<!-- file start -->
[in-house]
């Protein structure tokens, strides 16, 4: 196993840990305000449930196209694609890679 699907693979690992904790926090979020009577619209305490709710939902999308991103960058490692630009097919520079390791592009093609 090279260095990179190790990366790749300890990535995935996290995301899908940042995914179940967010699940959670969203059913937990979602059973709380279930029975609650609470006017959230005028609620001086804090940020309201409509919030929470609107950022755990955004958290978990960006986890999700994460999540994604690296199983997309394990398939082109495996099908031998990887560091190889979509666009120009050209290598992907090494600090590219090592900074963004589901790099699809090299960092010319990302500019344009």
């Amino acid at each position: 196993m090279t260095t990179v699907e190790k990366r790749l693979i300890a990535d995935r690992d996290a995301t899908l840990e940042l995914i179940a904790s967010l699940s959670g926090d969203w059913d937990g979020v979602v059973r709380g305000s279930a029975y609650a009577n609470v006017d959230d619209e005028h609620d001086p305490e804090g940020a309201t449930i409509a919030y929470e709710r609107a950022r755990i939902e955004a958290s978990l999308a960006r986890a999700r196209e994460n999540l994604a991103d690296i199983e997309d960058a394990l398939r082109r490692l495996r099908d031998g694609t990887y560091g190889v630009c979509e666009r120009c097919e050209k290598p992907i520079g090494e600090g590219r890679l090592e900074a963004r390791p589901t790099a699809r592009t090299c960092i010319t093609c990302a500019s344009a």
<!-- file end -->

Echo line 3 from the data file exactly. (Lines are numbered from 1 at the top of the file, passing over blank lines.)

């Amino acid at each position: 196993m090279t260095t990179v699907e190790k990366r790749l693979i300890a990535d995935r690992d996290a995301t899908l840990e940042l995914i179940a904790s967010l699940s959670g926090d969203w059913d937990g979020v979602v059973r709380g305000s279930a029975y609650a009577n609470v006017d959230d619209e005028h609620d001086p305490e804090g940020a309201t449930i409509a919030y929470e709710r609107a950022r755990i939902e955004a958290s978990l999308a960006r986890a999700r196209e994460n999540l994604a991103d690296i199983e997309d960058a394990l398939r082109r490692l495996r099908d031998g694609t990887y560091g190889v630009c979509e666009r120009c097919e050209k290598p992907i520079g090494e600090g590219r890679l090592e900074a963004r390791p589901t790099a699809r592009t090299c960092i010319t093609c990302a500019s344009a």